At last year’s Davos World Economic Forum, John Defterios caught up with the Managing Director and CEO of King Abdullah Economic City, Fahd Al Rasheed, so we could learn more about their 100 billion USD megaproject in Saudi Arabia that’ll one day span an area the size of Washington DC.
It’s nice to finally meet you. How involved in this project is Emaar?
Emaar owns 30 per cent.
I want to start off on the news side of things because everyone’s focused on oil, and how oil affects your plans, Saudi’s plans, reform plans, and then look at the strategy of the Economic City. Before we get into that though, KAEC is located around 100km north of Jeddah but you’re targeting the holy cities of Mecca and Medina [with high-speed train links], is that right?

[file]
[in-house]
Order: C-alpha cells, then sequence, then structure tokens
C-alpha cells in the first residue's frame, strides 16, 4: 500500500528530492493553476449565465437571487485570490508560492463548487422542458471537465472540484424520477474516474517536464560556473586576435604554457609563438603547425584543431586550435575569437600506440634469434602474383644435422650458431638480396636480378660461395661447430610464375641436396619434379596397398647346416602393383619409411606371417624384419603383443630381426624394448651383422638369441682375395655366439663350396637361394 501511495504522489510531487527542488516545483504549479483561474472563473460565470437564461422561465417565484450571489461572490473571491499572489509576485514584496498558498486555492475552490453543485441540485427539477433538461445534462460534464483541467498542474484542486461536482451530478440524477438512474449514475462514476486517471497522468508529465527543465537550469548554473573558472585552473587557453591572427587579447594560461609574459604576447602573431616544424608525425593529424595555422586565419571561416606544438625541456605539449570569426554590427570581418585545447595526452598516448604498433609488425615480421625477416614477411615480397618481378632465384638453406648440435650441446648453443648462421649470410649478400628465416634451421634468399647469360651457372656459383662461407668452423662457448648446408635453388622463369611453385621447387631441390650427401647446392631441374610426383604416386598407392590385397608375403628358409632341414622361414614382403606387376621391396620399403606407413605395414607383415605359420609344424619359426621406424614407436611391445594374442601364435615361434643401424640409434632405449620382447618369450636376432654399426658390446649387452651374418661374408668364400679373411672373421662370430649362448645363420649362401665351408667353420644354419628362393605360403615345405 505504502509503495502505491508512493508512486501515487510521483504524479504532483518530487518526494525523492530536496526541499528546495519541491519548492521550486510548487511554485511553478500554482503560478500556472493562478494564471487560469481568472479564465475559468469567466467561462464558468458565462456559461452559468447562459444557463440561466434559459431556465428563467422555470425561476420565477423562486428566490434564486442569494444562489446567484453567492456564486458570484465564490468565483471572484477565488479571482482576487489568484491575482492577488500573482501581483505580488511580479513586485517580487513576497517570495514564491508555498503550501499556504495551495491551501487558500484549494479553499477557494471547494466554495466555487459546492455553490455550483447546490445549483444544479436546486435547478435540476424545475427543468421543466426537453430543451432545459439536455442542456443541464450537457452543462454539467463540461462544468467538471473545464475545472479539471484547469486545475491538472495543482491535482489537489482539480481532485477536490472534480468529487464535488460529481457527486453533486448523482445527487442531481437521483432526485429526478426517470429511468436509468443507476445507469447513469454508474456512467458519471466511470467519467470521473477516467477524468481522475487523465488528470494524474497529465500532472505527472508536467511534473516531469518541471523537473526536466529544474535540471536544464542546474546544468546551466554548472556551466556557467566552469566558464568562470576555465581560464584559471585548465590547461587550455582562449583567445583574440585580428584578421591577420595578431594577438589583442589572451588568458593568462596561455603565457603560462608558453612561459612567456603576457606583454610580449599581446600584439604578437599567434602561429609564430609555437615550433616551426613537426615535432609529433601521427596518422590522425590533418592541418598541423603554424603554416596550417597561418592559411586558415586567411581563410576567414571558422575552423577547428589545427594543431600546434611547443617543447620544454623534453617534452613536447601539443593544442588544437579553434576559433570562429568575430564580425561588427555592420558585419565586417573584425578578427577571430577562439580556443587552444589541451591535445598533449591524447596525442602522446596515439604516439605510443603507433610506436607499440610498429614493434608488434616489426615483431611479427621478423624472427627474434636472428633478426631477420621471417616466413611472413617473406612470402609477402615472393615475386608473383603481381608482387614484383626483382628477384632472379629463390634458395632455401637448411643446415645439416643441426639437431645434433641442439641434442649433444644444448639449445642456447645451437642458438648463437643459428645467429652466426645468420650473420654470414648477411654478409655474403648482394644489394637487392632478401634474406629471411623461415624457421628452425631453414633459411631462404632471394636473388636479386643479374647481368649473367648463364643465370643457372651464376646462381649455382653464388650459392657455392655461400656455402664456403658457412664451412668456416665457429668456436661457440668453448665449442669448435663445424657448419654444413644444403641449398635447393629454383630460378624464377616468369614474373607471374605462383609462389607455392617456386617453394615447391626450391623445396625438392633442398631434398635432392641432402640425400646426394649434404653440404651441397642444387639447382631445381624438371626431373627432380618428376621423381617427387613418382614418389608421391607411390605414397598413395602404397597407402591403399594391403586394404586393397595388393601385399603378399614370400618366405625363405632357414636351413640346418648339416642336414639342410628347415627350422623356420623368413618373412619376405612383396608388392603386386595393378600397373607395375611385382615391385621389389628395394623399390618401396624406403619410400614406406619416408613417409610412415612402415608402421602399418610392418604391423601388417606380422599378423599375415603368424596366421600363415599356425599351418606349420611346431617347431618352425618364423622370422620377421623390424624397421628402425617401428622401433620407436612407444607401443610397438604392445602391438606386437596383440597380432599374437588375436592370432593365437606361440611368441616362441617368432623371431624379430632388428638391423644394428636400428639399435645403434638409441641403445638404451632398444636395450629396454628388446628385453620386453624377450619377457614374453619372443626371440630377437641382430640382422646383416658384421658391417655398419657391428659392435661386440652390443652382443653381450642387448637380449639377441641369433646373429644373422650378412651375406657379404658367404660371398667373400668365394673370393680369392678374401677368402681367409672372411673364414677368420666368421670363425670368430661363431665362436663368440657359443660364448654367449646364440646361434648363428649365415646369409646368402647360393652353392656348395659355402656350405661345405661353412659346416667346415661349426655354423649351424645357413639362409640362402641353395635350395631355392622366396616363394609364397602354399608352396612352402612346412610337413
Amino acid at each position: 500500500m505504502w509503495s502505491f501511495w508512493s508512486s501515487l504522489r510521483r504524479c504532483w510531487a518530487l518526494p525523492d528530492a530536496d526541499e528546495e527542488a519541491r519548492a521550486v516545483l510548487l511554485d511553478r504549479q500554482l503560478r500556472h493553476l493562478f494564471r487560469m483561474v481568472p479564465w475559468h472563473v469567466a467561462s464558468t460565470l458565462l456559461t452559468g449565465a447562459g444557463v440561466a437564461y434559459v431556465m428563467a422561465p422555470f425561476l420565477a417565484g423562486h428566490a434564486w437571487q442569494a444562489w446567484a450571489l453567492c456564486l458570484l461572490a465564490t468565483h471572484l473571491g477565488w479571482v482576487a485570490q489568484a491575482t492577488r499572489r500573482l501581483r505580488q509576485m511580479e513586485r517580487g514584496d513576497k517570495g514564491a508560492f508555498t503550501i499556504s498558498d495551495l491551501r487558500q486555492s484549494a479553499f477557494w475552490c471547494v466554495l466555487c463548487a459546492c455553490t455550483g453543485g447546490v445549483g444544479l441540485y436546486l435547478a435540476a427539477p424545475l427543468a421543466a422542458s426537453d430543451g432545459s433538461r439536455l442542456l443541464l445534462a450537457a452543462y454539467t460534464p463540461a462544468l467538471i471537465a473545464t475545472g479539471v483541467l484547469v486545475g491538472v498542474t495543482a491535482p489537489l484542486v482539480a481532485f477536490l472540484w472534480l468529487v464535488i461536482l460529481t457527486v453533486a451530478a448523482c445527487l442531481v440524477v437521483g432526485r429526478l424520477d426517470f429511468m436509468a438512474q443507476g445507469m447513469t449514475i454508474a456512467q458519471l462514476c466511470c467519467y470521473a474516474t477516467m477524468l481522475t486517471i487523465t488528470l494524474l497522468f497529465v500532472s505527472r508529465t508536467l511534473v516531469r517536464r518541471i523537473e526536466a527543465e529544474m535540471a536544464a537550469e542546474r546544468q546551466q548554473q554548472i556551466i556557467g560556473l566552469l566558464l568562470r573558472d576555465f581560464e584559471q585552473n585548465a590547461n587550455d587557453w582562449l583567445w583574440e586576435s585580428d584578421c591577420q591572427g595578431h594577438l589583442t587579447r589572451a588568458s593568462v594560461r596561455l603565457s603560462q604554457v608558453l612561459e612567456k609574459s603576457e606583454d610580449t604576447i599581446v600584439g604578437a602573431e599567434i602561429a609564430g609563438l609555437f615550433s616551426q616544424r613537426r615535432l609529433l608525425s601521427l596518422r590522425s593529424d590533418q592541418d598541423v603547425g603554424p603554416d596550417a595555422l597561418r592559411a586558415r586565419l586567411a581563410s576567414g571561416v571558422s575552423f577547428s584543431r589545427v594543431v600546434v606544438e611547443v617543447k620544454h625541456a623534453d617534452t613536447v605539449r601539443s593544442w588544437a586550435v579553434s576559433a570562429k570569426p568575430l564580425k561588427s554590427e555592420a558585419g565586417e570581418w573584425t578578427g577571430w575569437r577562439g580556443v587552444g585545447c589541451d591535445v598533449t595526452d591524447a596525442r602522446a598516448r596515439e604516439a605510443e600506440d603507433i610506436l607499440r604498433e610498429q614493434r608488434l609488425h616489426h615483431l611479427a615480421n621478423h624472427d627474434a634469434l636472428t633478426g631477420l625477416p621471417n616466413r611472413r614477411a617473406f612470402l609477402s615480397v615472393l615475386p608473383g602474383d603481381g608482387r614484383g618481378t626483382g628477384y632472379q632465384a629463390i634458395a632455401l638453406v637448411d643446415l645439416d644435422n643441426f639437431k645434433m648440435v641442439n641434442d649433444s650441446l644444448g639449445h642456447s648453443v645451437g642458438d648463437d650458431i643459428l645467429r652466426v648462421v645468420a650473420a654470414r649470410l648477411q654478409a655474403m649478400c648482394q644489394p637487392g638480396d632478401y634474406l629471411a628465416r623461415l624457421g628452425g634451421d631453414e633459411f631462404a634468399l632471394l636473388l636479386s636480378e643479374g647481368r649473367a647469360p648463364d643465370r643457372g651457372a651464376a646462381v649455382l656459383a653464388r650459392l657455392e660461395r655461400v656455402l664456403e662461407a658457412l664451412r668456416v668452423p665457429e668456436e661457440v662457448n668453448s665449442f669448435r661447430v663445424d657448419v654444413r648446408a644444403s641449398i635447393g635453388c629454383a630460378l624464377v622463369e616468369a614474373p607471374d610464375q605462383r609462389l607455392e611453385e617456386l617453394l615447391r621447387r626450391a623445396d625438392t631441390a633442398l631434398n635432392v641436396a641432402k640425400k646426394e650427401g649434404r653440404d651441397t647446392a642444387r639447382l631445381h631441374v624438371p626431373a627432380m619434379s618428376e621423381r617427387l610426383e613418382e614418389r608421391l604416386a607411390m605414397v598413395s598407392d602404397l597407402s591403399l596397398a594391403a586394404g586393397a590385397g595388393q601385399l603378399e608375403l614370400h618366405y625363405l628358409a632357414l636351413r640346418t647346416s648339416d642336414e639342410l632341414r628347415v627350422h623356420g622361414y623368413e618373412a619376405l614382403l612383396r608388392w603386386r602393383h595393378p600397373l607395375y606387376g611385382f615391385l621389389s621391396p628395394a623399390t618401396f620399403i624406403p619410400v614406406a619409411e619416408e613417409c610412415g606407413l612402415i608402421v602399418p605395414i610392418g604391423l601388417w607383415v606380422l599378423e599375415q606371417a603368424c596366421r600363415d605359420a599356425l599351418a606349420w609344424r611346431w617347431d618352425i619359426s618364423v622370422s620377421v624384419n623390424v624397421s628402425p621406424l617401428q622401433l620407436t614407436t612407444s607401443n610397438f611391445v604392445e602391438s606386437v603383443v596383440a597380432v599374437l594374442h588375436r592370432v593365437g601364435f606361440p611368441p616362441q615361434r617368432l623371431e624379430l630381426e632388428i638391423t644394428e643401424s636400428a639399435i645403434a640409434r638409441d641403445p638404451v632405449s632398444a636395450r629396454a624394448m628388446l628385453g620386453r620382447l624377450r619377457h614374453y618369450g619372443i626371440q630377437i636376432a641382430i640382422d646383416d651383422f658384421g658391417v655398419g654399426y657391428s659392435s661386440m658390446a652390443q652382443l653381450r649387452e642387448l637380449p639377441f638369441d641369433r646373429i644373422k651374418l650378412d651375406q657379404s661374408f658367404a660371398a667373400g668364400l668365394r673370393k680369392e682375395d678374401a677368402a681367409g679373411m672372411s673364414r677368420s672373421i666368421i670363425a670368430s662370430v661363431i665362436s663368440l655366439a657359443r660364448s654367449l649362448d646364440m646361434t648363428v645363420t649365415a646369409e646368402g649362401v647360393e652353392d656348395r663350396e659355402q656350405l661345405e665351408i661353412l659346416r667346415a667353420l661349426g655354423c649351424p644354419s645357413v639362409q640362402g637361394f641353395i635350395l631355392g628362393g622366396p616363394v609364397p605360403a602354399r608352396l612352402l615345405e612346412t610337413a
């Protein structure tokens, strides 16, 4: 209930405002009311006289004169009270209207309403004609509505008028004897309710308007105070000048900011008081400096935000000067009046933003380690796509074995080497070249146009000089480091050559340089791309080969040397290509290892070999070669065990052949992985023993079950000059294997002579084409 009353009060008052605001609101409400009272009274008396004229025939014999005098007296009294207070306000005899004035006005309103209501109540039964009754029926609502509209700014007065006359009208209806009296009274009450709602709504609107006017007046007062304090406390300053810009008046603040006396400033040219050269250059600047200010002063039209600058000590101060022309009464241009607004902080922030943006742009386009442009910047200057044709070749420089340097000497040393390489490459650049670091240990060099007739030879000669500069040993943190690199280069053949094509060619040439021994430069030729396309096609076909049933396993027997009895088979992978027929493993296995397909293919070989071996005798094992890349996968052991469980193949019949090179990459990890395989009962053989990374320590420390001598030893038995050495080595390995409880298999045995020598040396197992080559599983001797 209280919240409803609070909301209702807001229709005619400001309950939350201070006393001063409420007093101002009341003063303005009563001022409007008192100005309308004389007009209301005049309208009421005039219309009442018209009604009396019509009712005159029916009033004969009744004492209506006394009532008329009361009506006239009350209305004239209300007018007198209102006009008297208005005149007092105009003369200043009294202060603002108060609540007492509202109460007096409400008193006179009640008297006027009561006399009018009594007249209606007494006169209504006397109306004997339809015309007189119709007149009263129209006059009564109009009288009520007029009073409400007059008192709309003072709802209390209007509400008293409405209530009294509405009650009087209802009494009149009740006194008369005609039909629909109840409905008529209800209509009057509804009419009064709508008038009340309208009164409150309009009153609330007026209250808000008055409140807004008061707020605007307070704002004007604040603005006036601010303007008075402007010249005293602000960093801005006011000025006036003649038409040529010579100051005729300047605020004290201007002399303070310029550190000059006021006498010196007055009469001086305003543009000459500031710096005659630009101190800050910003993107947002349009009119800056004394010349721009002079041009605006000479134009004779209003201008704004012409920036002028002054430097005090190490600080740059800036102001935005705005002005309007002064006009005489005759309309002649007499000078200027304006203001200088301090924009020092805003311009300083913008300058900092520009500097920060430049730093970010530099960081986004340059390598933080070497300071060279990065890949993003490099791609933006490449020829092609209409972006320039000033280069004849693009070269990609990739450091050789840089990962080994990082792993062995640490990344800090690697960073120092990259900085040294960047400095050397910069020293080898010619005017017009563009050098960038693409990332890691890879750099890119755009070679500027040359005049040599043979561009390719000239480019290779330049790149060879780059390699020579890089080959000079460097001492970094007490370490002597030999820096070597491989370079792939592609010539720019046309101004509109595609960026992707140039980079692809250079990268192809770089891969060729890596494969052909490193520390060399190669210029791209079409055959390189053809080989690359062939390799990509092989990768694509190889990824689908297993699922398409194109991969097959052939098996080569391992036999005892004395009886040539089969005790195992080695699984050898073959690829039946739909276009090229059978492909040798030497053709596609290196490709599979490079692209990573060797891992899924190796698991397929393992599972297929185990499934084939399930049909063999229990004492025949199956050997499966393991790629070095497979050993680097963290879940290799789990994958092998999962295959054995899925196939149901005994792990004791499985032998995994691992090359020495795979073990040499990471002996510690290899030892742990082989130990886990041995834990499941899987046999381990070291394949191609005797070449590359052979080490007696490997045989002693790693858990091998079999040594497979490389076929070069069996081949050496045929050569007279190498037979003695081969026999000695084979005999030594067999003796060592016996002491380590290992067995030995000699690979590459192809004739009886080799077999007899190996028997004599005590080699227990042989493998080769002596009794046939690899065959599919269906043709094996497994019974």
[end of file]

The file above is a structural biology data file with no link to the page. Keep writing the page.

That’s what I thought…
We are going to make it a major travel and tourism hub.
The other thing I was going to ask you is what’s the population there right now?
Just 5,000, but aren’t you aiming for 2 million?
Yes, by 2020, we’ll hit 50,000.
So it’s a slow ramp up.
It’s not, I mean we’re doubling our population every year. In a typical town in Saudi Arabia, it takes 30 years to get to 50,000.
Is that right?
You have to create the jobs first and then you move the residents in.
I was following this project closely with ‘Marketplace Middle East’ back in 2005 when King Abdullah launched it and I thought it was a very innovative idea. Are the other new cities that were announced at the time still on track?
Well, they are in different phases. We are the furthest ahead and in our case, I think there are a few points of particular interest. There’s the port, which will be the largest in the Kingdom by the end of this year. It’s located on the Red Sea and we’ve just announced a new initiative of economic cooperation among all the countries on the Red Sea, in order to create a coordinated logistics strategy. Then there’s the industrial manufacturing and the 120 international and local companies who are already investing in that. And then of course we have the tourism aspect.